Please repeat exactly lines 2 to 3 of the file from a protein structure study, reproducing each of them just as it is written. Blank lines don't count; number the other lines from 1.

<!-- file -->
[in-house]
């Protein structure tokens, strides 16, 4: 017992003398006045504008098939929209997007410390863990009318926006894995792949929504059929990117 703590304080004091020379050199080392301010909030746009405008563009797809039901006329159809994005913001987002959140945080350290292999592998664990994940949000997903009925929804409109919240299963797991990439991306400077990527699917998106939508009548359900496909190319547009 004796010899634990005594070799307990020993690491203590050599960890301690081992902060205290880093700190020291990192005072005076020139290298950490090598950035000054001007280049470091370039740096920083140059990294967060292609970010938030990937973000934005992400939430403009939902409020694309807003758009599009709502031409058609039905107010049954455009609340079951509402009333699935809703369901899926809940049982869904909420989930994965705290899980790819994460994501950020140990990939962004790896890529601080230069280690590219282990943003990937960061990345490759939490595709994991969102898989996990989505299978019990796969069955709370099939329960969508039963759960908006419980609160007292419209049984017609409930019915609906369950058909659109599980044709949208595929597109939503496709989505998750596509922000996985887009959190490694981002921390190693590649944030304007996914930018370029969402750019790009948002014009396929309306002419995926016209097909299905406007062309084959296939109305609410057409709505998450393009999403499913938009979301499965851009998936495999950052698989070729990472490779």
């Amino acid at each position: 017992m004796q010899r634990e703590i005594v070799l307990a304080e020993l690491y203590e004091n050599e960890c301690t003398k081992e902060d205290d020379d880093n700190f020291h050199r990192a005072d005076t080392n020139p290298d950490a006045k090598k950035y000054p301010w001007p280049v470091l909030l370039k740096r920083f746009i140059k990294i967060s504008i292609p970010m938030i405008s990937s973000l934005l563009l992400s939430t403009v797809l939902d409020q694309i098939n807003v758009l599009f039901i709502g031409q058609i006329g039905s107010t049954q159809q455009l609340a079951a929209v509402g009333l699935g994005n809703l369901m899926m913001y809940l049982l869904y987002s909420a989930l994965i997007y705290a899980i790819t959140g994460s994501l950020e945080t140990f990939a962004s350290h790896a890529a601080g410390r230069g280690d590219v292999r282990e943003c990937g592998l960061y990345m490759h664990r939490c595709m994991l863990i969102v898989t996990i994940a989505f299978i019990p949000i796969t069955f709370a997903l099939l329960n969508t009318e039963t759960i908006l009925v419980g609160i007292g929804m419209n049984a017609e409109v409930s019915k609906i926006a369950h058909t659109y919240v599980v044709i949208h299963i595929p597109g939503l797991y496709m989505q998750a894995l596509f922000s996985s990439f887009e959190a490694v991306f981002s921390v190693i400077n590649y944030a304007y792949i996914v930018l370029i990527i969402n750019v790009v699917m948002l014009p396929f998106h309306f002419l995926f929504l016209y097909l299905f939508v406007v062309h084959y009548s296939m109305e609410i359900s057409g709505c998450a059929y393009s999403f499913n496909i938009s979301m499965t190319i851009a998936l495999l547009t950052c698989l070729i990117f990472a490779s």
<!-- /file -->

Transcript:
């Protein structure tokens, strides 16, 4: 017992003398006045504008098939929209997007410390863990009318926006894995792949929504059929990117 703590304080004091020379050199080392301010909030746009405008563009797809039901006329159809994005913001987002959140945080350290292999592998664990994940949000997903009925929804409109919240299963797991990439991306400077990527699917998106939508009548359900496909190319547009 004796010899634990005594070799307990020993690491203590050599960890301690081992902060205290880093700190020291990192005072005076020139290298950490090598950035000054001007280049470091370039740096920083140059990294967060292609970010938030990937973000934005992400939430403009939902409020694309807003758009599009709502031409058609039905107010049954455009609340079951509402009333699935809703369901899926809940049982869904909420989930994965705290899980790819994460994501950020140990990939962004790896890529601080230069280690590219282990943003990937960061990345490759939490595709994991969102898989996990989505299978019990796969069955709370099939329960969508039963759960908006419980609160007292419209049984017609409930019915609906369950058909659109599980044709949208595929597109939503496709989505998750596509922000996985887009959190490694981002921390190693590649944030304007996914930018370029969402750019790009948002014009396929309306002419995926016209097909299905406007062309084959296939109305609410057409709505998450393009999403499913938009979301499965851009998936495999950052698989070729990472490779």
């Amino acid at each position: 017992m004796q010899r634990e703590i005594v070799l307990a304080e020993l690491y203590e004091n050599e960890c301690t003398k081992e902060d205290d020379d880093n700190f020291h050199r990192a005072d005076t080392n020139p290298d950490a006045k090598k950035y000054p301010w001007p280049v470091l909030l370039k740096r920083f746009i140059k990294i967060s504008i292609p970010m938030i405008s990937s973000l934005l563009l992400s939430t403009v797809l939902d409020q694309i098939n807003v758009l599009f039901i709502g031409q058609i006329g039905s107010t049954q159809q455009l609340a079951a929209v509402g009333l699935g994005n809703l369901m899926m913001y809940l049982l869904y987002s909420a989930l994965i997007y705290a899980i790819t959140g994460s994501l950020e945080t140990f990939a962004s350290h790896a890529a601080g410390r230069g280690d590219v292999r282990e943003c990937g592998l960061y990345m490759h664990r939490c595709m994991l863990i969102v898989t996990i994940a989505f299978i019990p949000i796969t069955f709370a997903l099939l329960n969508t009318e039963t759960i908006l009925v419980g609160i007292g929804m419209n049984a017609e409109v409930s019915k609906i926006a369950h058909t659109y919240v599980v044709i949208h299963i595929p597109g939503l797991y496709m989505q998750a894995l596509f922000s996985s990439f887009e959190a490694v991306f981002s921390v190693i400077n590649y944030a304007y792949i996914v930018l370029i990527i969402n750019v790009v699917m948002l014009p396929f998106h309306f002419l995926f929504l016209y097909l299905f939508v406007v062309h084959y009548s296939m109305e609410i359900s057409g709505c998450a059929y393009s999403f499913n496909i938009s979301m499965t190319i851009a998936l495999l547009t950052c698989l070729i990117f990472a490779s």